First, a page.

TransLink worse than Toronto for complaints 0
SkyTrain rolls through Vancouver. (FILE PHOTO)
When you are paying your CEO and your executives the top salaries of the transit authorities in this country, you would expect the number of complaints would be the lowest out of the three.
— Dermod Travis, IntegrityBC
TransLink’s complaints per million passengers is exceeding the rates of its larger counterparts in Montreal and Toronto — despite its significantly smaller ridership.
According to ridership and complaint information from TransLink, the Lower Mainland transit provider had 232.5 million passengers in 2013 and 31,595 transit-related complaints.
The same year, Toronto Transit Commission reported 525.2 million passengers, at 55,062 complaints, while the Societe de transport de Montreal saw 416.5 million passengers and 28,472 complaints.
TransLink said it calculates complaints based on how many are received for “boarded passengers” — which means each transfer is calculated as another “passenger.”
So a two-transfer journey, including the original boarding, will be counted as three boardings.
However, TransLink is unique in using that number — both TTC and STM use “revenue passengers.” STM doesn’t even make “boarded passenger” counts public.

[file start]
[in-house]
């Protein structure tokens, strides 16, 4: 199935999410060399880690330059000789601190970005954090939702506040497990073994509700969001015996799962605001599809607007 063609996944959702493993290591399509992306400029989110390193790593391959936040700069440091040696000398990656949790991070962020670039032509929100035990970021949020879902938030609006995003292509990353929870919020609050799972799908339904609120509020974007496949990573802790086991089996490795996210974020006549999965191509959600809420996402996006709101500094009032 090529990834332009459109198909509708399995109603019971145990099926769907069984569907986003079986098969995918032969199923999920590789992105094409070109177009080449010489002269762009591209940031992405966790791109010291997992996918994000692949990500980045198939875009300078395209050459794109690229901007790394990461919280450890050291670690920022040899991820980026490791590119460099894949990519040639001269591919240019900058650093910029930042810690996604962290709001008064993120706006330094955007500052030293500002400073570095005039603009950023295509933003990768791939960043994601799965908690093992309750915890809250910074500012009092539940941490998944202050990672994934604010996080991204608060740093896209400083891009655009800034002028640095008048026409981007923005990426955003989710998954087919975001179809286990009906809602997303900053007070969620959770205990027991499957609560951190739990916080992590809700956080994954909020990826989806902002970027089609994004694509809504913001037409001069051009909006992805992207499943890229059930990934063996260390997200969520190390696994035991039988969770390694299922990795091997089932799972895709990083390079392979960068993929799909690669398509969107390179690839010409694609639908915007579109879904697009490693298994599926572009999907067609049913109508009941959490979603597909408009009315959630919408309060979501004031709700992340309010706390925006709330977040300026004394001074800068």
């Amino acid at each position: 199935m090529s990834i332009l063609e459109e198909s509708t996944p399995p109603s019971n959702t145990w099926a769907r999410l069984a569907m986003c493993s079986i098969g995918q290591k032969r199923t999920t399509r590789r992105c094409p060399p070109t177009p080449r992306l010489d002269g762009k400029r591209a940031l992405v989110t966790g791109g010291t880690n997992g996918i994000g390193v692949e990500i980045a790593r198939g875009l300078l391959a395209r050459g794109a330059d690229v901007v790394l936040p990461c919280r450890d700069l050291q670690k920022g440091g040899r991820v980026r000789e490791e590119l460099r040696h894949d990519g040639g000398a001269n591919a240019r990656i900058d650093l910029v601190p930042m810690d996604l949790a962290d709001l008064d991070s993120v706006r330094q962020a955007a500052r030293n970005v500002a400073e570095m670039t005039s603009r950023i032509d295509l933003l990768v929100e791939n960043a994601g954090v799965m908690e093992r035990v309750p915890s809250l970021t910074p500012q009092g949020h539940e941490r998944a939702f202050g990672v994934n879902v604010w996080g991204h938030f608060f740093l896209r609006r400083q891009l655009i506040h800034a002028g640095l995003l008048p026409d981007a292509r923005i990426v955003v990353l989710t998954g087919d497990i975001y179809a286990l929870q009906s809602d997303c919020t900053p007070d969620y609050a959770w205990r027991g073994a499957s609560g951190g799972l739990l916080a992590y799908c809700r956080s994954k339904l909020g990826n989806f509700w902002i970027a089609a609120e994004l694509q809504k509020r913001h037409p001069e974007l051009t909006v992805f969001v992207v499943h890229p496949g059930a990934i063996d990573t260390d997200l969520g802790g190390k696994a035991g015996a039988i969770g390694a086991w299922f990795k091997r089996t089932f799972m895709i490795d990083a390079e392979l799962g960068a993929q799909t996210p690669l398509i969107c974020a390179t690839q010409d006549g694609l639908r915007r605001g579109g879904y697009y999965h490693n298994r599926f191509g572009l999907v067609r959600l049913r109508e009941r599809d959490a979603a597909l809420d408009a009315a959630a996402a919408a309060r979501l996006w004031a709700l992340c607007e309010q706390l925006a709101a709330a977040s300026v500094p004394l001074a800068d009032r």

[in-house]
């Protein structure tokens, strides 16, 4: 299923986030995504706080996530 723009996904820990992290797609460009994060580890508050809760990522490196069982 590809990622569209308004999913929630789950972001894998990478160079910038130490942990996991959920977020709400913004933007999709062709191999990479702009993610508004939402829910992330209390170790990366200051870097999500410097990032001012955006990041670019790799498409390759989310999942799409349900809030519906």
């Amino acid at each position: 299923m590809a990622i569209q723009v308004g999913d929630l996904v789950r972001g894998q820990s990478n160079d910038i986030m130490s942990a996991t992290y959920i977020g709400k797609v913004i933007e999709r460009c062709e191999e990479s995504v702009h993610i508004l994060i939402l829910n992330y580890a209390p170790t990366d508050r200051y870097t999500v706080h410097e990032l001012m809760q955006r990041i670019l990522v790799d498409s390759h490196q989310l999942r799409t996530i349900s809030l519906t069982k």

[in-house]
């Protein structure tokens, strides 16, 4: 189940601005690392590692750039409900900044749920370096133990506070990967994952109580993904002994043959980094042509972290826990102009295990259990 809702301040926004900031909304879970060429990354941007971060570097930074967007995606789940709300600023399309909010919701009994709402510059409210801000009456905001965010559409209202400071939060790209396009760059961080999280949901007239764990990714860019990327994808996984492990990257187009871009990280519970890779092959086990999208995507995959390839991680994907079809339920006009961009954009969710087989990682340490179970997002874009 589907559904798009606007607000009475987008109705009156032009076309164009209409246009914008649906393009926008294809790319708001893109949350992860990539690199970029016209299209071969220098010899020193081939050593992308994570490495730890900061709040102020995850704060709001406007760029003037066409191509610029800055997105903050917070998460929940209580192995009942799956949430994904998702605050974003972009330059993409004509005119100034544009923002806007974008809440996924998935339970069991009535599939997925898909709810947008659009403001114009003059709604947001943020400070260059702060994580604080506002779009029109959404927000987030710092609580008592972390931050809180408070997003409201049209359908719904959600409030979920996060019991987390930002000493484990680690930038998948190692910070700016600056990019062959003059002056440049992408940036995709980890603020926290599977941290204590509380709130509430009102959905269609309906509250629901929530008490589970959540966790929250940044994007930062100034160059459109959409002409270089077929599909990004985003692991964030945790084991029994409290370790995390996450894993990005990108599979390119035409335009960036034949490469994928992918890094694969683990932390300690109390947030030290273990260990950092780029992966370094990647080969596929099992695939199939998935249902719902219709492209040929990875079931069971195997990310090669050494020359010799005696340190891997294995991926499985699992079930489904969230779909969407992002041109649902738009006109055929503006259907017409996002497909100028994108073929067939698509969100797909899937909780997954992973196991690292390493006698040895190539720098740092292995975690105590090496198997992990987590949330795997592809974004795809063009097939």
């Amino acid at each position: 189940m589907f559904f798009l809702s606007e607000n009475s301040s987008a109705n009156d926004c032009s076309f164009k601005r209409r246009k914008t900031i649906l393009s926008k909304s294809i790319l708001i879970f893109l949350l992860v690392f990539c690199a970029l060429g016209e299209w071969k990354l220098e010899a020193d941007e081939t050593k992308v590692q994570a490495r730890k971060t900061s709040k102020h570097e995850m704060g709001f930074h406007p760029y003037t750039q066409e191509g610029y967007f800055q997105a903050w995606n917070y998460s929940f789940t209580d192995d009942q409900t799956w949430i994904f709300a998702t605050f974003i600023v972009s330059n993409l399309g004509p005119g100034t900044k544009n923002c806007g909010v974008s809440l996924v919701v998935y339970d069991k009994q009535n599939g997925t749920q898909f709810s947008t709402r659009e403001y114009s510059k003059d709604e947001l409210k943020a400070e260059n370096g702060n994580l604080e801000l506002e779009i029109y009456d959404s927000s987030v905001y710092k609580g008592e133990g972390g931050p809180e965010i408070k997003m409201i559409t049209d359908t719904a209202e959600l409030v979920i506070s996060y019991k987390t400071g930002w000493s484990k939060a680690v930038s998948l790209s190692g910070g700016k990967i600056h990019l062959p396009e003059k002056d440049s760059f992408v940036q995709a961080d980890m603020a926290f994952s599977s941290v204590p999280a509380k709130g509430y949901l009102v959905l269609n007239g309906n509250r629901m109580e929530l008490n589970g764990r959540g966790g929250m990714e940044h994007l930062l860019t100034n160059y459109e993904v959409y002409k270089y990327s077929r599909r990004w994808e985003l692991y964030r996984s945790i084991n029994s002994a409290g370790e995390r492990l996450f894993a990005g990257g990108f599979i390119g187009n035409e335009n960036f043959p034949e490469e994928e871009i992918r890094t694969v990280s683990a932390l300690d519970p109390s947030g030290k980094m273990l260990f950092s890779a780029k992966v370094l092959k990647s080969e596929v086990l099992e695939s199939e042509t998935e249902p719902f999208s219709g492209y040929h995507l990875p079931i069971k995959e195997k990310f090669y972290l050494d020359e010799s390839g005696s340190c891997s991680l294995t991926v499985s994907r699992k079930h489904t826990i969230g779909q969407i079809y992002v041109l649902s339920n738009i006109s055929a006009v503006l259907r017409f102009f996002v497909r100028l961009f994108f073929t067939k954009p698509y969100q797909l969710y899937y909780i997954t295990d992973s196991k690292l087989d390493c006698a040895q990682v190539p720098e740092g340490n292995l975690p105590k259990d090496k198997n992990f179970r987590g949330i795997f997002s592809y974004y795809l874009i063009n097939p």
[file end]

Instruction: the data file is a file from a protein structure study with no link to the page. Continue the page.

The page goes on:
In an “apples-to-apples” comparison, TransLink has 135.86 complaints per million passengers, TTC had 104.84 and STM has 68.36.
“If revenue passengers were used instead, we could be excluding any transfer portions of the journey,” TransLink said in a statement.
“Boarded passengers has always been used for consistent reporting.”
Dermod Travis, executive director of IntegrityBC, questioned why TransLink would use a different term. He said complainants are presumably specific about their problems on transit and TransLink’s rationale is illogical.
“If you are using different measures, people will naturally feel that you’re doing it because you don’t want to be compared,” he said.
“If you don’t want to be compared it’s because you don’t think you’ll measure up.”
TransLink added it uses the “revenue passenger” definition to calculate ridership gains and losses. The “boarded passengers” definition, it said, is used to calculate system capacity and the complaints number.